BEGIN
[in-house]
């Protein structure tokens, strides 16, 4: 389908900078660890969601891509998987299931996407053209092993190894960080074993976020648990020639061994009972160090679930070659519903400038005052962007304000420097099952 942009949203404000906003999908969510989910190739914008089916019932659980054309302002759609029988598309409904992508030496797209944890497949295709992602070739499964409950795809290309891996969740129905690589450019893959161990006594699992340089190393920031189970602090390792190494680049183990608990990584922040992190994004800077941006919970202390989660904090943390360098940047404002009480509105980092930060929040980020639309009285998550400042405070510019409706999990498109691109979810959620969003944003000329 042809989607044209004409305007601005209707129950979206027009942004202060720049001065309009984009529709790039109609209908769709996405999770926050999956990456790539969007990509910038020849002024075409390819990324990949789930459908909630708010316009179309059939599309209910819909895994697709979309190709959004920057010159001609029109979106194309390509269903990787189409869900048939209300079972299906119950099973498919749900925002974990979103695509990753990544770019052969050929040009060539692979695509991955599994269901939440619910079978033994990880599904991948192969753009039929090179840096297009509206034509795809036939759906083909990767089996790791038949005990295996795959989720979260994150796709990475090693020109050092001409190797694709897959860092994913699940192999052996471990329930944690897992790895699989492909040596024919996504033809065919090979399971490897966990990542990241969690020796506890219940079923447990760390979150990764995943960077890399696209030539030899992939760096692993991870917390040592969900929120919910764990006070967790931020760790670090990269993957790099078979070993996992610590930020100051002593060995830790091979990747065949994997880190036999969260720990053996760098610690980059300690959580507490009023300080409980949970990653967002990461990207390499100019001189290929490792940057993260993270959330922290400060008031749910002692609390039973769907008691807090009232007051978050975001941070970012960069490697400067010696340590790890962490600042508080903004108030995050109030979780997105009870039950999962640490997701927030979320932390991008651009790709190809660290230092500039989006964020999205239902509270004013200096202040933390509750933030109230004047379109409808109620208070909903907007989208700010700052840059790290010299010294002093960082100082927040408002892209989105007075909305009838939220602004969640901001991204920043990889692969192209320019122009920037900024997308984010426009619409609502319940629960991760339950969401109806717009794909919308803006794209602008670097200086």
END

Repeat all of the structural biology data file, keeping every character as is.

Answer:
[in-house]
């Protein structure tokens, strides 16, 4: 389908900078660890969601891509998987299931996407053209092993190894960080074993976020648990020639061994009972160090679930070659519903400038005052962007304000420097099952 942009949203404000906003999908969510989910190739914008089916019932659980054309302002759609029988598309409904992508030496797209944890497949295709992602070739499964409950795809290309891996969740129905690589450019893959161990006594699992340089190393920031189970602090390792190494680049183990608990990584922040992190994004800077941006919970202390989660904090943390360098940047404002009480509105980092930060929040980020639309009285998550400042405070510019409706999990498109691109979810959620969003944003000329 042809989607044209004409305007601005209707129950979206027009942004202060720049001065309009984009529709790039109609209908769709996405999770926050999956990456790539969007990509910038020849002024075409390819990324990949789930459908909630708010316009179309059939599309209910819909895994697709979309190709959004920057010159001609029109979106194309390509269903990787189409869900048939209300079972299906119950099973498919749900925002974990979103695509990753990544770019052969050929040009060539692979695509991955599994269901939440619910079978033994990880599904991948192969753009039929090179840096297009509206034509795809036939759906083909990767089996790791038949005990295996795959989720979260994150796709990475090693020109050092001409190797694709897959860092994913699940192999052996471990329930944690897992790895699989492909040596024919996504033809065919090979399971490897966990990542990241969690020796506890219940079923447990760390979150990764995943960077890399696209030539030899992939760096692993991870917390040592969900929120919910764990006070967790931020760790670090990269993957790099078979070993996992610590930020100051002593060995830790091979990747065949994997880190036999969260720990053996760098610690980059300690959580507490009023300080409980949970990653967002990461990207390499100019001189290929490792940057993260993270959330922290400060008031749910002692609390039973769907008691807090009232007051978050975001941070970012960069490697400067010696340590790890962490600042508080903004108030995050109030979780997105009870039950999962640490997701927030979320932390991008651009790709190809660290230092500039989006964020999205239902509270004013200096202040933390509750933030109230004047379109409808109620208070909903907007989208700010700052840059790290010299010294002093960082100082927040408002892209989105007075909305009838939220602004969640901001991204920043990889692969192209320019122009920037900024997308984010426009619409609502319940629960991760339950969401109806717009794909919308803006794209602008670097200086």